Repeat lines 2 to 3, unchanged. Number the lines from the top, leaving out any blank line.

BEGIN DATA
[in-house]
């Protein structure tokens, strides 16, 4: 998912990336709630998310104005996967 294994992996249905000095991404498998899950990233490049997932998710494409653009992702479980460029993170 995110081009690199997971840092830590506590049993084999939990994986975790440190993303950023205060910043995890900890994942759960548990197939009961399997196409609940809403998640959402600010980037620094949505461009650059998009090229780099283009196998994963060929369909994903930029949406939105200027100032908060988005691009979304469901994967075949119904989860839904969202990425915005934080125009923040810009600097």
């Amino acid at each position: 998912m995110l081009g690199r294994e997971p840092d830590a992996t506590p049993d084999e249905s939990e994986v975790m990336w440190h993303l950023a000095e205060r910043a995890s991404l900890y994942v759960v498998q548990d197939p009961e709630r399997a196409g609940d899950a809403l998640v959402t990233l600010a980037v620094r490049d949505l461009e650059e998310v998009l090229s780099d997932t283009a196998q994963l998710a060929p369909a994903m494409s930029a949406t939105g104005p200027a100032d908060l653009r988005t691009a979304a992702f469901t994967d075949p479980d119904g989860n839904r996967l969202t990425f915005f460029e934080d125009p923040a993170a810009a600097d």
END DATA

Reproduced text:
């Protein structure tokens, strides 16, 4: 998912990336709630998310104005996967 294994992996249905000095991404498998899950990233490049997932998710494409653009992702479980460029993170 995110081009690199997971840092830590506590049993084999939990994986975790440190993303950023205060910043995890900890994942759960548990197939009961399997196409609940809403998640959402600010980037620094949505461009650059998009090229780099283009196998994963060929369909994903930029949406939105200027100032908060988005691009979304469901994967075949119904989860839904969202990425915005934080125009923040810009600097």
């Amino acid at each position: 998912m995110l081009g690199r294994e997971p840092d830590a992996t506590p049993d084999e249905s939990e994986v975790m990336w440190h993303l950023a000095e205060r910043a995890s991404l900890y994942v759960v498998q548990d197939p009961e709630r399997a196409g609940d899950a809403l998640v959402t990233l600010a980037v620094r490049d949505l461009e650059e998310v998009l090229s780099d997932t283009a196998q994963l998710a060929p369909a994903m494409s930029a949406t939105g104005p200027a100032d908060l653009r988005t691009a979304a992702f469901t994967d075949p479980d119904g989860n839904r996967l969202t990425f915005f460029e934080d125009p923040a993170a810009a600097d």